Graef, Suzanne MB, ChB*; Choo, Chuan Gee MB, ChB*; Warfield, Adrian MB, ChB, FRCP†; Cullen, Michael BSc, MB, ChB, MD, FRCP‡; Woolhouse, Ian MB, ChB, MD, FRCP*
Departments of *Respiratory Medicine, †Histopathology, and ‡Oncology, University Hospitals Birmingham NHS Foundation Trust, Birmingham, United Kingdom.
Disclosure: The authors declare no conflicts of interest.
Address for correspondence: Ian Woolhouse, MB, ChB, MD, FRCP, University Hospitals Birminham NHS Foundation Trust, Queen Elizabeth Hospital, Birmingham Mindelsohn Way, Edgbaston Birmingham, B15 2WB. E-mail: email@example.com
A 26-year-old man presented with a 3-month history of chest pain, facial swelling, lumps within his axillae, and weight loss. Examination confirmed right axillary lymphadenopathy and early signs of superior vena caval obstruction. He had no significant medical or family history. The patient denied cigarette smoking; however, smoked large quantities of cannabis. He began smoking cannabis at the age of 14 years, initially one to two joints daily. Between the ages of 18 and 24 years, his cannabis consumption increased to eight joints daily.
Chest radiograph (Figure 1) showed widening of the right superior mediastinum. Opacities were seen in right hilar and right paratracheal regions. Computed tomography (CT) of the thorax (Figure 2) showed a large anterior mediastinal mass with right hilar, right paratracheal, and subcarinal lymphadenopathy. There was a small-volume lymph node in the right axilla. Multiple pulmonary nodules and two small liver lesions were identified.
Initial impression was of metastatic teratoma or lymphoma. Ultrasound of the testicles was normal. The axillary node at 1 cm was equivocal; therefore, CT-guided biopsy of the mediastinal mass was performed. The histology result was small cell lung cancer (Figure 3).
The patient received chemotherapy with six cycles of cisplatin and etoposide. After chemotherapy treatment, repeat CT scan demonstrated an improvement in appearance of lymph nodes and stable lung nodules. The mediastinal mass appearance was stable in size but denser in appearance. The liver nodules had increased in size, and concerns of potential new bony lesions were raised.
Because of this progression through treatment, further chemotherapy was proposed. Cyclophosphamide, doxorubicin, vincristine, and etoposide were used in combination in the CAVE regimen. The patient received five cycles; however, CT scan demonstrated definite evidence of disease progression in the anterior mediastinum and liver after this treatment.
The patient decided to source private treatment after being informed that there were no further conventional treatments available and that priority would be symptom control. The patient traveled to Mexico and received weekly carboplatin supported by “Focused Anti-Neoplastic Chemotherapy” for 3 months.
Unfortunately, the disease again progressed through treatment, and the patient died on return to UK after this course of chemotherapy in Mexico. Time of survival form diagnosis was 2 years, 16 days.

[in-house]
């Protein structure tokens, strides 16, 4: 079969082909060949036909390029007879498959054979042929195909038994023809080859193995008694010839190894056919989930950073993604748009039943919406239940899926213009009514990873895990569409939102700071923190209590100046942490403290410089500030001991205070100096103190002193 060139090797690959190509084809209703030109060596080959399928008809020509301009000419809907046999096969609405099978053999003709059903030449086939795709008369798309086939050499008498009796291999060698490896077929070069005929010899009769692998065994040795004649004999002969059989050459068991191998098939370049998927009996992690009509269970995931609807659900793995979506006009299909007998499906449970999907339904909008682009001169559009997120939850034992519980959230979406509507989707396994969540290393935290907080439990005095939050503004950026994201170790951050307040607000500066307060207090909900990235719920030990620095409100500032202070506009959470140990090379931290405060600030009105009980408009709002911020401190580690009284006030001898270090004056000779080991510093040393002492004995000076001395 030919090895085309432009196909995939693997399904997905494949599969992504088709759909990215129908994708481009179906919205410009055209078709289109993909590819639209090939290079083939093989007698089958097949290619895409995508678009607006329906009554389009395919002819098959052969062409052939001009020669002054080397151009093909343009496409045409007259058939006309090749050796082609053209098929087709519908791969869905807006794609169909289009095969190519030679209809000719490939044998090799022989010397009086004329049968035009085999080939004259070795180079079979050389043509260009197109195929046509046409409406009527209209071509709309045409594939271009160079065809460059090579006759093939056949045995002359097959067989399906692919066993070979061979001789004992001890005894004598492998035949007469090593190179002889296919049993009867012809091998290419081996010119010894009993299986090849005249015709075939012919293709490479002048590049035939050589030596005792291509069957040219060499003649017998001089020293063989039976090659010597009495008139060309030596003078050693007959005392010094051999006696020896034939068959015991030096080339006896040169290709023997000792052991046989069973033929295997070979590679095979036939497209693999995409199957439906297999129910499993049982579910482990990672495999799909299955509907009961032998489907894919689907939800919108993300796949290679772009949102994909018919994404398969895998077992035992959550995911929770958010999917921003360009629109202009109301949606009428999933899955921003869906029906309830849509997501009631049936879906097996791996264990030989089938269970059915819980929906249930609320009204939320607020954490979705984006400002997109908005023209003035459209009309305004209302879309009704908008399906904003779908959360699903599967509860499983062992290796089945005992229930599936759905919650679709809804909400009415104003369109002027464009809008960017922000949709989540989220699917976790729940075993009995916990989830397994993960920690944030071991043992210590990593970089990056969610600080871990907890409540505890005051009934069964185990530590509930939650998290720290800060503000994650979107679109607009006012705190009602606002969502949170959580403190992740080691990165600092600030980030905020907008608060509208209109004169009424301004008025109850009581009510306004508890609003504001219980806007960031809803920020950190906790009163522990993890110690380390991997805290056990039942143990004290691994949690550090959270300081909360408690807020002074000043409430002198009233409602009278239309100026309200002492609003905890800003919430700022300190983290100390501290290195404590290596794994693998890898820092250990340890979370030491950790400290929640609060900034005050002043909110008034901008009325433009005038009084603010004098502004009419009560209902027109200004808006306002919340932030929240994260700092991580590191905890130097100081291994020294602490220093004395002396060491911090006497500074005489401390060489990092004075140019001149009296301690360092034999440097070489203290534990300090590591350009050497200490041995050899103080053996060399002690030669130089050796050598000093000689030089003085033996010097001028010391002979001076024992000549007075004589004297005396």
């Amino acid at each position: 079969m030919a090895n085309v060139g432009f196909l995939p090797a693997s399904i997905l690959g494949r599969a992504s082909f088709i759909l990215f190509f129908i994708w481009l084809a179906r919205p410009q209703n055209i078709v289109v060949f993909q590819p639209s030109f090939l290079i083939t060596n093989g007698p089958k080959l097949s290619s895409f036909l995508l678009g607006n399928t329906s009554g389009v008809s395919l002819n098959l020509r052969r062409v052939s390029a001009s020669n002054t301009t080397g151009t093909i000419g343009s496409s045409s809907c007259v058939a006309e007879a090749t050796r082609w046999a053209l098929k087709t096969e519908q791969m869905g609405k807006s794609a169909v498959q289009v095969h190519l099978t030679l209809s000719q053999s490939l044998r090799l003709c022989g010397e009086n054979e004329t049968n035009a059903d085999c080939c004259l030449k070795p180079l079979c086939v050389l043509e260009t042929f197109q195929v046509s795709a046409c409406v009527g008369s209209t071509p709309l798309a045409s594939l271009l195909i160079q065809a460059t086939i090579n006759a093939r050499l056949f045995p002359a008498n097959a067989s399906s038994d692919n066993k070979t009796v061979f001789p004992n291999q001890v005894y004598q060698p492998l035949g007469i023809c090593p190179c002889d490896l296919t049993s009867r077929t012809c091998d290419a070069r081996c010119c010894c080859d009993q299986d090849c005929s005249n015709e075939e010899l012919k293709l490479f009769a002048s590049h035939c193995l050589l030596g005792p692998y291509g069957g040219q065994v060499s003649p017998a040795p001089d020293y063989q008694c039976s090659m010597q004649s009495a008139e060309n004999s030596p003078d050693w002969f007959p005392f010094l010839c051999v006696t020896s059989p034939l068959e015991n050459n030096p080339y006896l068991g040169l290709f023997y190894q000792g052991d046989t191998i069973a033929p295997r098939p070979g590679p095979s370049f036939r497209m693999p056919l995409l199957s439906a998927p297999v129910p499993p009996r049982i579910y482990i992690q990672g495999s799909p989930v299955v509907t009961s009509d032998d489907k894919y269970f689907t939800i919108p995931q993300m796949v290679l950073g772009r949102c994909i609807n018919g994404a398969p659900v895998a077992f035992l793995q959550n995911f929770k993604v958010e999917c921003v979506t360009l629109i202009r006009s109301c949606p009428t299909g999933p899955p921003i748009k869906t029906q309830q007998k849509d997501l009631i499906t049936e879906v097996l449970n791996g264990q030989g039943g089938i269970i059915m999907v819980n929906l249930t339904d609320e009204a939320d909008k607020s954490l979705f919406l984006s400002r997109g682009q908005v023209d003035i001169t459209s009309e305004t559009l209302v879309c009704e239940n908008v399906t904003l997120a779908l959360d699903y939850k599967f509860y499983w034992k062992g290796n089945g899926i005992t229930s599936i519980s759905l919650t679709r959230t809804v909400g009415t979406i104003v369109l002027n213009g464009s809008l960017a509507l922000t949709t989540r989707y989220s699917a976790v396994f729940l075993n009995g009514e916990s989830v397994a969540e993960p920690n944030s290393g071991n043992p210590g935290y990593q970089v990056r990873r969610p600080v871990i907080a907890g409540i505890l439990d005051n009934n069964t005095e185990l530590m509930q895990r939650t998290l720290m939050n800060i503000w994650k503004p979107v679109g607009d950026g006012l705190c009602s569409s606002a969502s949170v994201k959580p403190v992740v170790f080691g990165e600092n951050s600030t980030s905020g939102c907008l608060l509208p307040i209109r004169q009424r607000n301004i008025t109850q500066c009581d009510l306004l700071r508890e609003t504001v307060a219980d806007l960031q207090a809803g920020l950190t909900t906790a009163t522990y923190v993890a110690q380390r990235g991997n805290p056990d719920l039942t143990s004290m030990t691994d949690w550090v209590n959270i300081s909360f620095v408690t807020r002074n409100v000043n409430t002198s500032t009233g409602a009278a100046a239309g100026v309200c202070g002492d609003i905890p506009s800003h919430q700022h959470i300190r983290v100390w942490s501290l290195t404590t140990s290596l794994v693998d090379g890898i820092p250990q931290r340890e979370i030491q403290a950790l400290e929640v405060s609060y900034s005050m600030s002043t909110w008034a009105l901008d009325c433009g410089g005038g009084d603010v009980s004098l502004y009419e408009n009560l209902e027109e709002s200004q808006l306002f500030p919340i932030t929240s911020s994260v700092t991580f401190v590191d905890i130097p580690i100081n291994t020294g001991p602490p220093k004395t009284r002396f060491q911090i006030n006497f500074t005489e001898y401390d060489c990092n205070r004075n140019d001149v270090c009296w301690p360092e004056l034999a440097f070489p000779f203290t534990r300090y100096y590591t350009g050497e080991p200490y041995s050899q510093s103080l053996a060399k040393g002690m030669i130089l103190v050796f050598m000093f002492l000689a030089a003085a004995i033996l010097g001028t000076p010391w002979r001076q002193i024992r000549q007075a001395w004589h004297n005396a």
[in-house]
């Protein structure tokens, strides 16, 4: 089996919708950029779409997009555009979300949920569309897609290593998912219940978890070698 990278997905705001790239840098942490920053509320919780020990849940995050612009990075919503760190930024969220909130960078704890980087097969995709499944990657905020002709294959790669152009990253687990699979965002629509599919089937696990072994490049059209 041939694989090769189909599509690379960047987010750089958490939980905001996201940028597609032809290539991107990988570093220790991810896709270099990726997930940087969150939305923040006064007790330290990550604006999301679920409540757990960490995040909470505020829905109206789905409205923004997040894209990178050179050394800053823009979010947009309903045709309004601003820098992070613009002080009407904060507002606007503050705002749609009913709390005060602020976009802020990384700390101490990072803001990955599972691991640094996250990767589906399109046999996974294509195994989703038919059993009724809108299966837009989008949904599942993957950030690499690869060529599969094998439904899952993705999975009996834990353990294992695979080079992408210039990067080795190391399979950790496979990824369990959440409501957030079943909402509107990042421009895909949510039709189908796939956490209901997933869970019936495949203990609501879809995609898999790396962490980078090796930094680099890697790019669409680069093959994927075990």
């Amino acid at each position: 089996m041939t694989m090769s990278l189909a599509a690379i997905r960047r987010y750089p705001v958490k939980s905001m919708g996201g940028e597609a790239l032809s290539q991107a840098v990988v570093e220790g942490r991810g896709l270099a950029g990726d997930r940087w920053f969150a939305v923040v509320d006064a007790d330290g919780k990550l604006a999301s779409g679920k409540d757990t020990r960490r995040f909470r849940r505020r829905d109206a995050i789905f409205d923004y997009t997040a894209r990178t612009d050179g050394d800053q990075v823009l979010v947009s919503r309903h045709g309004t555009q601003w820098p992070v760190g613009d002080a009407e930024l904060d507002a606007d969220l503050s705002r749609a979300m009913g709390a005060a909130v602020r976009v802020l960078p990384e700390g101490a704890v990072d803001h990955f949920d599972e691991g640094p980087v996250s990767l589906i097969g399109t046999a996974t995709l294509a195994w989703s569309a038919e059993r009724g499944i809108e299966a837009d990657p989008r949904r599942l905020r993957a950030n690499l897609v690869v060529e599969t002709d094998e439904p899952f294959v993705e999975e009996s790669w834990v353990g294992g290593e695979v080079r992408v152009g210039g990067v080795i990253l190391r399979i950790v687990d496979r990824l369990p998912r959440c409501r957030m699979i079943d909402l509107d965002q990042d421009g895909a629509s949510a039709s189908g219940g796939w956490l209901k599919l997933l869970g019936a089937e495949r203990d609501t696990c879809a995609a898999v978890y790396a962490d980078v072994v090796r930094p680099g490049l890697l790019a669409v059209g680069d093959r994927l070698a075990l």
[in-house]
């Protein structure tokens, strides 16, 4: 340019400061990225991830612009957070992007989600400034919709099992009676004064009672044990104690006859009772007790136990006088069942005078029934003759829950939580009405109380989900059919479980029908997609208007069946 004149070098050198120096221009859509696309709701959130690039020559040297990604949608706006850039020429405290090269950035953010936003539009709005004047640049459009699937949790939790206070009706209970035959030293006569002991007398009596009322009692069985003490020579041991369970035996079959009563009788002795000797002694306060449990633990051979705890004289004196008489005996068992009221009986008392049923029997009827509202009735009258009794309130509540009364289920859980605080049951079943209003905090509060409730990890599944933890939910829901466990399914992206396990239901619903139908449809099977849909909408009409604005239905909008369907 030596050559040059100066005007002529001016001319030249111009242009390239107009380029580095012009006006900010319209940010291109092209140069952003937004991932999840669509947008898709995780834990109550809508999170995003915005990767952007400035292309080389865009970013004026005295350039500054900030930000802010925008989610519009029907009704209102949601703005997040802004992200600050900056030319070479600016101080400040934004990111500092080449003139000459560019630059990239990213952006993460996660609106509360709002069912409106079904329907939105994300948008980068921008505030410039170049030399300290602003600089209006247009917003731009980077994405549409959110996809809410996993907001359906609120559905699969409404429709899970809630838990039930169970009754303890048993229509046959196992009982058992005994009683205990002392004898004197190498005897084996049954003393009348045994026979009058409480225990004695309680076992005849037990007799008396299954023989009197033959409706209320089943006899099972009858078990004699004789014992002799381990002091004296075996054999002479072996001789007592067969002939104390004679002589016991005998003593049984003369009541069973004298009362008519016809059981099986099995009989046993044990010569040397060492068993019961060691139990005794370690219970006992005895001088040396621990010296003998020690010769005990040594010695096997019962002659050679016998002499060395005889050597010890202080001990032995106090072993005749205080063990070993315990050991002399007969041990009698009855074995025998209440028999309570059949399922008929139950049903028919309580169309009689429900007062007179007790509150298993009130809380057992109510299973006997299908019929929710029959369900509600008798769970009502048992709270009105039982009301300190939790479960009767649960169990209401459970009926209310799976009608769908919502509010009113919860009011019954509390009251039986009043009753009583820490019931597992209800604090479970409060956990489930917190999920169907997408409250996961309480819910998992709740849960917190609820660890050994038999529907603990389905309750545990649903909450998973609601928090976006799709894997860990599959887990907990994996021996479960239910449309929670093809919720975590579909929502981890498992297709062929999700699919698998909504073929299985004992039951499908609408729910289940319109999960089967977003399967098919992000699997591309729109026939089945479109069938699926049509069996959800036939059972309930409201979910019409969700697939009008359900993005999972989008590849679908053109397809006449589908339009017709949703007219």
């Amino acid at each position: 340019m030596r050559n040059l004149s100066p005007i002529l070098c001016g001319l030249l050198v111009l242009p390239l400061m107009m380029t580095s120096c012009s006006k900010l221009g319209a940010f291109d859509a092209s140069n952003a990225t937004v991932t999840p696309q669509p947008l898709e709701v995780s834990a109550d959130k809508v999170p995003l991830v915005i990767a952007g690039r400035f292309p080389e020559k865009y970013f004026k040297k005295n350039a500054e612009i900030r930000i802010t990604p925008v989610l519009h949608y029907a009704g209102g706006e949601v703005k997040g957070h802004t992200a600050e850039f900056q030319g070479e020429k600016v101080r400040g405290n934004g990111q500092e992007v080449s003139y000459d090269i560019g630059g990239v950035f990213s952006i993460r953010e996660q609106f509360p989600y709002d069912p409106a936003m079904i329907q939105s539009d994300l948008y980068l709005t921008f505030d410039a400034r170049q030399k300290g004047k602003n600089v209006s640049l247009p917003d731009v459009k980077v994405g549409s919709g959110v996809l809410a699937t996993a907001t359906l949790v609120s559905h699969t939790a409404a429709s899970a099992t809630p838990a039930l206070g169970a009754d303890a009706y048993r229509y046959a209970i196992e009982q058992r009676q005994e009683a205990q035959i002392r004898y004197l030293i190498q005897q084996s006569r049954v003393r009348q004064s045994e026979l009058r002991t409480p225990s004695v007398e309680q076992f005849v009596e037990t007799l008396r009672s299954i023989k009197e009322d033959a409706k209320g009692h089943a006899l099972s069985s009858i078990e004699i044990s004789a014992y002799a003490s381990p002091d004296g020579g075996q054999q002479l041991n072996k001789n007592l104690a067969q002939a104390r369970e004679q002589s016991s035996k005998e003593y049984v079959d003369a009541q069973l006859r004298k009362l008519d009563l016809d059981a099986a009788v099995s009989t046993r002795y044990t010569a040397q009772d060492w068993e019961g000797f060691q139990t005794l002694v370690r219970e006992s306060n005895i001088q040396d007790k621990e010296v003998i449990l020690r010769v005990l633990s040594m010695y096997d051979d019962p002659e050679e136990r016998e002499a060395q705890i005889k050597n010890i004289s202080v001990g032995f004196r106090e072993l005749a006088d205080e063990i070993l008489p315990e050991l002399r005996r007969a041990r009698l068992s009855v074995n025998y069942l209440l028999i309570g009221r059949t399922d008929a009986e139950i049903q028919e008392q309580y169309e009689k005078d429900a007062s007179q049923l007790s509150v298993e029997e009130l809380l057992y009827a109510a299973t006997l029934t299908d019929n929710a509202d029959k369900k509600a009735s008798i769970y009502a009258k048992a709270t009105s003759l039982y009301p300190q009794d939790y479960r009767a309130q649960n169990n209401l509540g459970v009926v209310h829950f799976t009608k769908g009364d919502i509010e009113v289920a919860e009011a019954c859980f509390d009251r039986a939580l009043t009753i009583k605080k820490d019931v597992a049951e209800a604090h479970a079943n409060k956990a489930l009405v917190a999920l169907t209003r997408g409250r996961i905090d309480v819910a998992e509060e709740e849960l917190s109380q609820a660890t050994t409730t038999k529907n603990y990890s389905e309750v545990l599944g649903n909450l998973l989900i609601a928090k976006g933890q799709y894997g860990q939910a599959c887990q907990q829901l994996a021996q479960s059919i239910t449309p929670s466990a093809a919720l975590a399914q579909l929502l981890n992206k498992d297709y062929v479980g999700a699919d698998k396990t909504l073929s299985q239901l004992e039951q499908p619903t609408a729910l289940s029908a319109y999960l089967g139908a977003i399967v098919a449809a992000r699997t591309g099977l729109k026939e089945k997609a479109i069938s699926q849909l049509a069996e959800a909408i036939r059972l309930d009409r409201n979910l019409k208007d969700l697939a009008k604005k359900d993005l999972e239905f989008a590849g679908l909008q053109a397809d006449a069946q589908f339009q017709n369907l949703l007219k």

Cannabis is the most commonly used illegal drug in UK,1 usually consumed through smoking, with tobacco, in unfiltered joints.2 It is unclear whether cannabis can increase the risk of developing cancer of the respiratory tract independently from tobacco, as reports have produced conflicting evidence. Recent research suggests that the risk of pulmonary malignancy could be significantly increased by cannabis use.3
At 26 years, this patient is by far the youngest to be diagnosed with small cell lung cancer at our institution.
In the West Midlands, there have been 31 cases of lung cancer reported in patients younger than 30 years over the past 20 years, only one of which had small cell carcinoma morphology (3.2%) (West Midlands Cancer Intelligence Unit, e-mail communication, 24 February 2010).
Data from the National Lung Cancer Audit database demonstrate that approximately 0.05% of small cell lung cancer patients in UK have presented at age younger than 30 years. This equates to 5 of the 10,495 patients held in this dataset (National Lung Cancer Audit Network, e-mail communication, 18 March 2010).
In this case, there was a low total smoking pack-year exposure and no known genetic predisposition to developing lung cancer. A recent case–control study from Aldington et al.3 of young New Zealand residents found that each joint-year (one joint per day for 1 year) increased the risk of lung cancer by 8%. Smoking one joint of cannabis per day produces a similar risk of malignancy as smoking 20 cigarettes per day.3 With a 20 joint-year cannabis history, equivalent to a 20 pack-year history,3 it seems likely that this patient's cancer developed as a result of cannabis smoking. From a public health perspective, young people should be aware that smoking cannabis is likely to be associated with development of lung cancer, which in the case of our patient led to his early demise.
1.Hoare J. Drug Misuse Declared: Findings from the 2008/09 British Crime Survey England and Wales. Home Office Statistical Bulletin, July 2009.
2.Rickert W, Robinson J, Rogers B. A comparison of tar, carbon monoxide and pH levels in smoke from marijuana and tobacco cigarettes. Can J Public Health 1982;73:386–391.
3.Aldington S, Harwood M, Cox B, et al. Cannabis use and risk of lung cancer: a case control study. Eur Respir J 2008;31:280–286.